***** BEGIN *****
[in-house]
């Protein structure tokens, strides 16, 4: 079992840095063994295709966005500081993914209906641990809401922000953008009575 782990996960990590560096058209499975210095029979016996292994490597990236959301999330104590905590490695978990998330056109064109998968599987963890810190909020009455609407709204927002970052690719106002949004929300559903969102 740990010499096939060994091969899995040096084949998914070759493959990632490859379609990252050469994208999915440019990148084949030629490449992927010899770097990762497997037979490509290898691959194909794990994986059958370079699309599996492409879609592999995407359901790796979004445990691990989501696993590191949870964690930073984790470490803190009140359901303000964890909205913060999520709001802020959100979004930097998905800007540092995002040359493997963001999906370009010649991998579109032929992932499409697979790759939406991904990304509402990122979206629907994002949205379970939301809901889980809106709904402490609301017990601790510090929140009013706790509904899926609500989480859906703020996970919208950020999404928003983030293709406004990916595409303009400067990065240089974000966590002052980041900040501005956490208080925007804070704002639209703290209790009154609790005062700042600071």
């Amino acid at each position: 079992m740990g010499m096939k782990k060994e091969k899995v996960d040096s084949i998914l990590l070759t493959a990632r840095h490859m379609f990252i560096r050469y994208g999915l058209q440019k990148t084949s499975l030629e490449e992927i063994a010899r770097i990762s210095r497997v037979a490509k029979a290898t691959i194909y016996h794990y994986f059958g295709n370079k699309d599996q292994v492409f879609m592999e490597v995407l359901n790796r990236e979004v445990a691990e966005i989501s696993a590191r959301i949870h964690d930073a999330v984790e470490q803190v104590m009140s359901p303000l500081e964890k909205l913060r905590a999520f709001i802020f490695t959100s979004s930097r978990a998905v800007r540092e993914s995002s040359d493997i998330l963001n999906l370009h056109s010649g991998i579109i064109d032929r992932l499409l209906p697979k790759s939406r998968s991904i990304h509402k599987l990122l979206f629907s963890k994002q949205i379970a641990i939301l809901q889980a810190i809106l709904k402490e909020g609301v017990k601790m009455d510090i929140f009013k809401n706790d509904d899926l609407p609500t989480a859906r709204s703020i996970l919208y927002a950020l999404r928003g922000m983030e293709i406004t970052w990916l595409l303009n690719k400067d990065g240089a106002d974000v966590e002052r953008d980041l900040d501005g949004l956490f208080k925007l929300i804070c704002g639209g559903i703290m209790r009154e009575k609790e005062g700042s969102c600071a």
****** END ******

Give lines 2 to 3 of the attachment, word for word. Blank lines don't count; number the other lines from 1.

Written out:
């Protein structure tokens, strides 16, 4: 079992840095063994295709966005500081993914209906641990809401922000953008009575 782990996960990590560096058209499975210095029979016996292994490597990236959301999330104590905590490695978990998330056109064109998968599987963890810190909020009455609407709204927002970052690719106002949004929300559903969102 740990010499096939060994091969899995040096084949998914070759493959990632490859379609990252050469994208999915440019990148084949030629490449992927010899770097990762497997037979490509290898691959194909794990994986059958370079699309599996492409879609592999995407359901790796979004445990691990989501696993590191949870964690930073984790470490803190009140359901303000964890909205913060999520709001802020959100979004930097998905800007540092995002040359493997963001999906370009010649991998579109032929992932499409697979790759939406991904990304509402990122979206629907994002949205379970939301809901889980809106709904402490609301017990601790510090929140009013706790509904899926609500989480859906703020996970919208950020999404928003983030293709406004990916595409303009400067990065240089974000966590002052980041900040501005956490208080925007804070704002639209703290209790009154609790005062700042600071």
């Amino acid at each position: 079992m740990g010499m096939k782990k060994e091969k899995v996960d040096s084949i998914l990590l070759t493959a990632r840095h490859m379609f990252i560096r050469y994208g999915l058209q440019k990148t084949s499975l030629e490449e992927i063994a010899r770097i990762s210095r497997v037979a490509k029979a290898t691959i194909y016996h794990y994986f059958g295709n370079k699309d599996q292994v492409f879609m592999e490597v995407l359901n790796r990236e979004v445990a691990e966005i989501s696993a590191r959301i949870h964690d930073a999330v984790e470490q803190v104590m009140s359901p303000l500081e964890k909205l913060r905590a999520f709001i802020f490695t959100s979004s930097r978990a998905v800007r540092e993914s995002s040359d493997i998330l963001n999906l370009h056109s010649g991998i579109i064109d032929r992932l499409l209906p697979k790759s939406r998968s991904i990304h509402k599987l990122l979206f629907s963890k994002q949205i379970a641990i939301l809901q889980a810190i809106l709904k402490e909020g609301v017990k601790m009455d510090i929140f009013k809401n706790d509904d899926l609407p609500t989480a859906r709204s703020i996970l919208y927002a950020l999404r928003g922000m983030e293709i406004t970052w990916l595409l303009n690719k400067d990065g240089a106002d974000v966590e002052r953008d980041l900040d501005g949004l956490f208080k925007l929300i804070c704002g639209g559903i703290m209790r009154e009575k609790e005062g700042s969102c600071a």